A major change is coming to the Gardiner Expressway through Toronto's burgeoning South Core area, as plans are moving forward for the replacement of the highway's York-Bay-Yonge off-ramps. Built at the beginning of the 1960s, the ramp stretches from Rees Street in the west to Bay Street in the east, carrying eastbound traffic off of the Gardiner, and distributing it to three streets that head into the core. While replacing the winding and spiral ramps with a shorter one, the length of the original ramp will be opened up, significantly boosting the City’s long-term effort to reconnect the core with Lake Ontario.

Existing (top) and future conditions (bottom, by DTAH), southeast from York & Lake Shore, image courtesy of the City of Toronto

A 2013 Environmental Assessment Study recommended the removal of the existing ramp and the construction of a new, shorter ramp to Harbour Street, touching down at Lower Simcoe Street. Other recommendations—which will be carried out later this year—included the widening of Harbour Street from 3 to 4 lanes, new streetscaping and cycling infrastructure, and a new park on the current site of the existing ramp’s spiral portion—the design for which has still yet to be determined. 

Facing west at the future Lower Simcoe off-ramp, image by DTAH

In addition to improving streetscapes, minimizing an existing barrier between the city and the lake, and creating a new public space in an increasingly congested area, the new replacement ramp—shorter, but wider—will continue to serve the same volumes of traffic currently supported by the existing ramp.

Existing ramp just south of the Gardiner Expressway, image retrieved from the City of Toronto

The first phase of construction activity for the replacement structure was conducted between July and December 2016. Preliminary work during this phase included the construction of new foundations and substructures for the new ramp piers, and the relocation of underground infrastructure such as fibre optic cables and sewers. While a multi-use trail was closed between Rees Street and Lower Simcoe to make way for construction equipment and personnel, no closures of the Gardiner Expressway were needed for the preliminary phase, though there were indeed some temporary lane restrictions during off-peak hours on Lake Shore Blvd.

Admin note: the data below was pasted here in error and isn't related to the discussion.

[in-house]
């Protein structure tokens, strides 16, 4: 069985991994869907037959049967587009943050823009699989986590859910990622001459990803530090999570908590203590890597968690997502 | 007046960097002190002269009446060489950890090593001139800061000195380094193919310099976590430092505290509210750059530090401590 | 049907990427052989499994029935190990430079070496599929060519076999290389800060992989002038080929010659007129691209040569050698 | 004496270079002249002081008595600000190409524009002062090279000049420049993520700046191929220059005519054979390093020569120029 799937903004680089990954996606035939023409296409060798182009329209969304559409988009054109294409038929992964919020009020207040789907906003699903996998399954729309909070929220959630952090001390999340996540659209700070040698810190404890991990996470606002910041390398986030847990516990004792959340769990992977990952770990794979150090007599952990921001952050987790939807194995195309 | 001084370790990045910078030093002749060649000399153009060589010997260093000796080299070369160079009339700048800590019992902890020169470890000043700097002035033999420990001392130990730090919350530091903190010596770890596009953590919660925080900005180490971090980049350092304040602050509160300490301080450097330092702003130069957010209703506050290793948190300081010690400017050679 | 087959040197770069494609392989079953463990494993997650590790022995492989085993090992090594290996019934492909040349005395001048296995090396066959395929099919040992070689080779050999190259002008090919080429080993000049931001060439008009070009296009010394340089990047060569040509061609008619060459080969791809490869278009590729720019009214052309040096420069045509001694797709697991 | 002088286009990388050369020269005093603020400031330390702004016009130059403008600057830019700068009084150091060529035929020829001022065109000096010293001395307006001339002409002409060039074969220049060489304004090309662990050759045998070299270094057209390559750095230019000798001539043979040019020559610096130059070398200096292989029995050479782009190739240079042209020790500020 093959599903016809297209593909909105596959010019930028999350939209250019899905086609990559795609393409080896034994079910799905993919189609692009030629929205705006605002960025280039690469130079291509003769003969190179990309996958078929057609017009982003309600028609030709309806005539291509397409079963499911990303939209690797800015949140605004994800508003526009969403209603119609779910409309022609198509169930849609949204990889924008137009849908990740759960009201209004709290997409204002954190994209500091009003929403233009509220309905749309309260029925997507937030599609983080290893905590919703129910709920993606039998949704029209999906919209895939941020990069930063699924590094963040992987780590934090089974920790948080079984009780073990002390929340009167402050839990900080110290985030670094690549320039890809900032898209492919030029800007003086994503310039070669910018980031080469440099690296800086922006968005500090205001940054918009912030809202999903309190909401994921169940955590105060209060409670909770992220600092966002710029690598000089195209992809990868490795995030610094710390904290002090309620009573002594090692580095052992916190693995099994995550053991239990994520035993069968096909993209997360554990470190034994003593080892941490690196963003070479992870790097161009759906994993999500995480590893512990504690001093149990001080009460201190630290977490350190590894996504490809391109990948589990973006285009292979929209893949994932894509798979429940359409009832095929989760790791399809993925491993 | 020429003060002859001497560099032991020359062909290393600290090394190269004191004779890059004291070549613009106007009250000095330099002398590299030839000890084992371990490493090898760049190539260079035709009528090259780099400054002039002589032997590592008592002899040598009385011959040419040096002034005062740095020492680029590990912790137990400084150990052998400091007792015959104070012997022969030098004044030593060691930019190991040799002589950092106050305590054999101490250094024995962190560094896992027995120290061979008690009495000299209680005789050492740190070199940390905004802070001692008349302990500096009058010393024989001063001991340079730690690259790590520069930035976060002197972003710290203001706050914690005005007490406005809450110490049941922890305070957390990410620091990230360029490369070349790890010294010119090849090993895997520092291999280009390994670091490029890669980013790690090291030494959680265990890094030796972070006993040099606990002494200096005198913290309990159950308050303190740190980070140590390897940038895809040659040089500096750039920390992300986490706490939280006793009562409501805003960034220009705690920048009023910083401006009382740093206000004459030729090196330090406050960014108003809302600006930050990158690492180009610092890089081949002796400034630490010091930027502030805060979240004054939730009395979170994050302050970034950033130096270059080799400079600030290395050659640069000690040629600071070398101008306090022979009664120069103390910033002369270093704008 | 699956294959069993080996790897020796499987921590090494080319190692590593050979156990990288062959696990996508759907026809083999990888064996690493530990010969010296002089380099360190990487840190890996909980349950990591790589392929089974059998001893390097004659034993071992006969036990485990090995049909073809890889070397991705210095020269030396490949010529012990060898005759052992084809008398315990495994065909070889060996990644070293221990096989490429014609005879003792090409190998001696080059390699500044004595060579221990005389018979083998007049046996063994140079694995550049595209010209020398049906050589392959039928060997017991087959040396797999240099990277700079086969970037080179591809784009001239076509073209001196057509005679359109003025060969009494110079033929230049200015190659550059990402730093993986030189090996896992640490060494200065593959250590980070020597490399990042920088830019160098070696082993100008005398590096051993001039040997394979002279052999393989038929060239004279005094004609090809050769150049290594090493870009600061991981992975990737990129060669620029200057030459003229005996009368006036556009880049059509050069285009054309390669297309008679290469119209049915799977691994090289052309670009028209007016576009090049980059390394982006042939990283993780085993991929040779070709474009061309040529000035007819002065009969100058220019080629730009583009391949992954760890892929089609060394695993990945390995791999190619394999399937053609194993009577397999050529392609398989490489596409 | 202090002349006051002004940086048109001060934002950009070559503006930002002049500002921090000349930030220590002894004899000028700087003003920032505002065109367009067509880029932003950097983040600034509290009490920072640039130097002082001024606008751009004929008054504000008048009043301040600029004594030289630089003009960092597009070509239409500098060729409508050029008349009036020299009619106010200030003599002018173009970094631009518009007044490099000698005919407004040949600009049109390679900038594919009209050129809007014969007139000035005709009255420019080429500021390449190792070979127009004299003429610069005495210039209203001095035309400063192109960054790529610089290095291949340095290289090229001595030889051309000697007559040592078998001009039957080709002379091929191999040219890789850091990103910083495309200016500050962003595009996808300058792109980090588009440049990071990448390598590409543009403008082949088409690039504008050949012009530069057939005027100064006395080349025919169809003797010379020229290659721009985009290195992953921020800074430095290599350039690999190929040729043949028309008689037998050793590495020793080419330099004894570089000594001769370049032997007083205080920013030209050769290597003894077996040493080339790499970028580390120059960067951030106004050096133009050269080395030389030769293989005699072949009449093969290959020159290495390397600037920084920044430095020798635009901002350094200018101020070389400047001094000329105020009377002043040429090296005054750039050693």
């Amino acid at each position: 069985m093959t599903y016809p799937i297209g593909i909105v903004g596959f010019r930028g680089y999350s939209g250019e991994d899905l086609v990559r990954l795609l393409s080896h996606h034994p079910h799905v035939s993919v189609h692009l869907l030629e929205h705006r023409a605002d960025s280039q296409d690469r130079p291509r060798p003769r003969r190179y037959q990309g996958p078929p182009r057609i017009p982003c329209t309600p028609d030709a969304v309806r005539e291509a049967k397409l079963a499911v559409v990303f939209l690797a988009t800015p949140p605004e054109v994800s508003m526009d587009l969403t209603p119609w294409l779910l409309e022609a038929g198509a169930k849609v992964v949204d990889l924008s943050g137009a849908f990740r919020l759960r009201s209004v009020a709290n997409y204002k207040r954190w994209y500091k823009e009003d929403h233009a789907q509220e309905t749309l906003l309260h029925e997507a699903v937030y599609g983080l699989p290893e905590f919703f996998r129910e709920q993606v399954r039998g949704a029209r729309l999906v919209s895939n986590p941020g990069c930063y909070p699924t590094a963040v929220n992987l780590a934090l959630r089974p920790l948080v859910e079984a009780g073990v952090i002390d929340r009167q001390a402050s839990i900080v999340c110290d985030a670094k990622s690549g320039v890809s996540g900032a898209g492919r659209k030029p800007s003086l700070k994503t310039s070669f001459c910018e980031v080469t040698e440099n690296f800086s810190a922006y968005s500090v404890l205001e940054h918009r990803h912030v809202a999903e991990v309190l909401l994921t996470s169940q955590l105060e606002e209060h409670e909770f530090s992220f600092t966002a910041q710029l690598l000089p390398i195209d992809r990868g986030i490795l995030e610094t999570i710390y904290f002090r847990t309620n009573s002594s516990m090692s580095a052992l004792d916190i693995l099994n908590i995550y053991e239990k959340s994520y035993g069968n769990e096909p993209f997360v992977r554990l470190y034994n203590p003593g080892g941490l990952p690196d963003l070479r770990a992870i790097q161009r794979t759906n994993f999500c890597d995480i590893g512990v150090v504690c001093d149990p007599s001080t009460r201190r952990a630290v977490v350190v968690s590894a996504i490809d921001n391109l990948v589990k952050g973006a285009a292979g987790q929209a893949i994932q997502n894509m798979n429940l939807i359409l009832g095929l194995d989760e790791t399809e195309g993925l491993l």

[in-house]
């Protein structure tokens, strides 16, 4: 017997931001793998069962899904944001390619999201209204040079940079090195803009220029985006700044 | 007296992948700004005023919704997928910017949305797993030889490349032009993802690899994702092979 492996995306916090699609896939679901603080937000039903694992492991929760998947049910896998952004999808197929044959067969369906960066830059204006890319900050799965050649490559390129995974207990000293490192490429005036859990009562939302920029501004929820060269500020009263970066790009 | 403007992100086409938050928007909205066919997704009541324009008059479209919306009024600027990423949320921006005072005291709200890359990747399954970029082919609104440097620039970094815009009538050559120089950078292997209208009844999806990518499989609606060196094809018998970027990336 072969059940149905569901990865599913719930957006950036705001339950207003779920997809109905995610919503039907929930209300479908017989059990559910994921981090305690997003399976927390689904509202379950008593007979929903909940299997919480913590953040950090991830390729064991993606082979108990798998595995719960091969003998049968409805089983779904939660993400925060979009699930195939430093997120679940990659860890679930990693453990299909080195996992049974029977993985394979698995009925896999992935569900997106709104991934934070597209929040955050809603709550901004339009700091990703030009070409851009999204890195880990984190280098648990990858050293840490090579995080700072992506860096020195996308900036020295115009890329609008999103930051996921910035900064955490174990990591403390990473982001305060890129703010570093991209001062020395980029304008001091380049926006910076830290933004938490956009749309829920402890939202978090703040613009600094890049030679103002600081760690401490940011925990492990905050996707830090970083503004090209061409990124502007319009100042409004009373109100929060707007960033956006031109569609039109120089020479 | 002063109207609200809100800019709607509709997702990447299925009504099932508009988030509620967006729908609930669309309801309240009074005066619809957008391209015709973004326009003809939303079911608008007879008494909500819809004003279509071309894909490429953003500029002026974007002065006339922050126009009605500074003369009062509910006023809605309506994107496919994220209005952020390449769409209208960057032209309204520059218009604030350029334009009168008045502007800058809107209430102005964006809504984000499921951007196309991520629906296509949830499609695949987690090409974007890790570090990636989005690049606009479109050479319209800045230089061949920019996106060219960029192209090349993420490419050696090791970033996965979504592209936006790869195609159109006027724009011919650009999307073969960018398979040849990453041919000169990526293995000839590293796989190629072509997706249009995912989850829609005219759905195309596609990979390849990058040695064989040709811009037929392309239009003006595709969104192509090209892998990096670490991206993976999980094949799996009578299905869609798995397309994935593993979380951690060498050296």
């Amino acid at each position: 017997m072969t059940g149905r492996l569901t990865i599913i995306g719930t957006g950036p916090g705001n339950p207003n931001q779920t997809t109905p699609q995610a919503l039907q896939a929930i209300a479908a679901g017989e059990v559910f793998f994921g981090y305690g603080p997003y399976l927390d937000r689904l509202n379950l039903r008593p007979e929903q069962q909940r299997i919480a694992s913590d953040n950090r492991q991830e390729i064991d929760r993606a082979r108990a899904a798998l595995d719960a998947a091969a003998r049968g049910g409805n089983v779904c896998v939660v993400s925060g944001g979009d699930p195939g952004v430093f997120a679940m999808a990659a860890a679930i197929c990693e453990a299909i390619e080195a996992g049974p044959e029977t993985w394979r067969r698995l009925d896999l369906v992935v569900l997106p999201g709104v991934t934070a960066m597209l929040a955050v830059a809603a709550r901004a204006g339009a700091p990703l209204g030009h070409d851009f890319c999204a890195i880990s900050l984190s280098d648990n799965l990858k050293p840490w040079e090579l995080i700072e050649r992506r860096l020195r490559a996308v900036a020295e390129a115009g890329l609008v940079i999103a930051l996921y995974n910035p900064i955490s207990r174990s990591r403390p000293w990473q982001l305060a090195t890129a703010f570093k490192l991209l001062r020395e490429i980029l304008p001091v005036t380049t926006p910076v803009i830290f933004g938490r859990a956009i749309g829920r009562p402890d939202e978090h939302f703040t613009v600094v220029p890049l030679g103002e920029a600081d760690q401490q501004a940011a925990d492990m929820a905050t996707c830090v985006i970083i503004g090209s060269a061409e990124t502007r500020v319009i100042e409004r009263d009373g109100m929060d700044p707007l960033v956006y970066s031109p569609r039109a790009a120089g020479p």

View over the ramp's west end, image by Forum contributor drum118

Final work on foundation and substructures for new ramp, as well as installation of new catch basins and stormwater leads on Harbour Street are expected to continue through March, making way for the next phase of work which will be carried out in overlapping work schedules between April 2017 and January 2018. The new phase will kick off with the demolition of the existing ramp between April and June, following its closure on Monday, April 17th.

Current conditions at York and Harbour, image retrieved from the City of Toronto

Hydro relocation work will be conducted through May and June, while construction of the replacement ramp will be conducted from June to August. This will be followed by the September installation of an automated de-icing system on the ramp. The widening of Harbour Street to four lanes and associated streetscape upgrades like pavers and street trees will be carried out between July and January.

Future conditions at York and Harbour, image retrieved from the City of Toronto

The land where the spiral ramp is currently located is the property of Toronto's Transportation Department. Already a green space with a lawn a mature trees, a path cuts diagonally through it to Queens Quay at the entrance to WaterPark Place's new RBC Tower. The space will have to close this summer as the ramp comes down, but it will be transferred to Toronto's Parks Department once Transportation is finished with the demolition. The intention currently is to leave some of the piers in place, as per the remaining piers at the old east end of the Gardiner near Leslie Street, to potentially be used as part of a new park design.

Toronto Parks is expected to begin planning of the 8,000 square metre space this summer, with the intention to begin construction of the new park at the beginning of 2018. We will follow along as the ramps progress through construction and the park design comes to public consultation. In the meantime, you can review up-to-date information and several more images by visiting the project’s dataBase file, linked below. Want to get involved in the discussion? Check out the associated Forum thread, or leave a comment using the field provided at the bottom of this page.

Related Companies:  City of Toronto, DTAH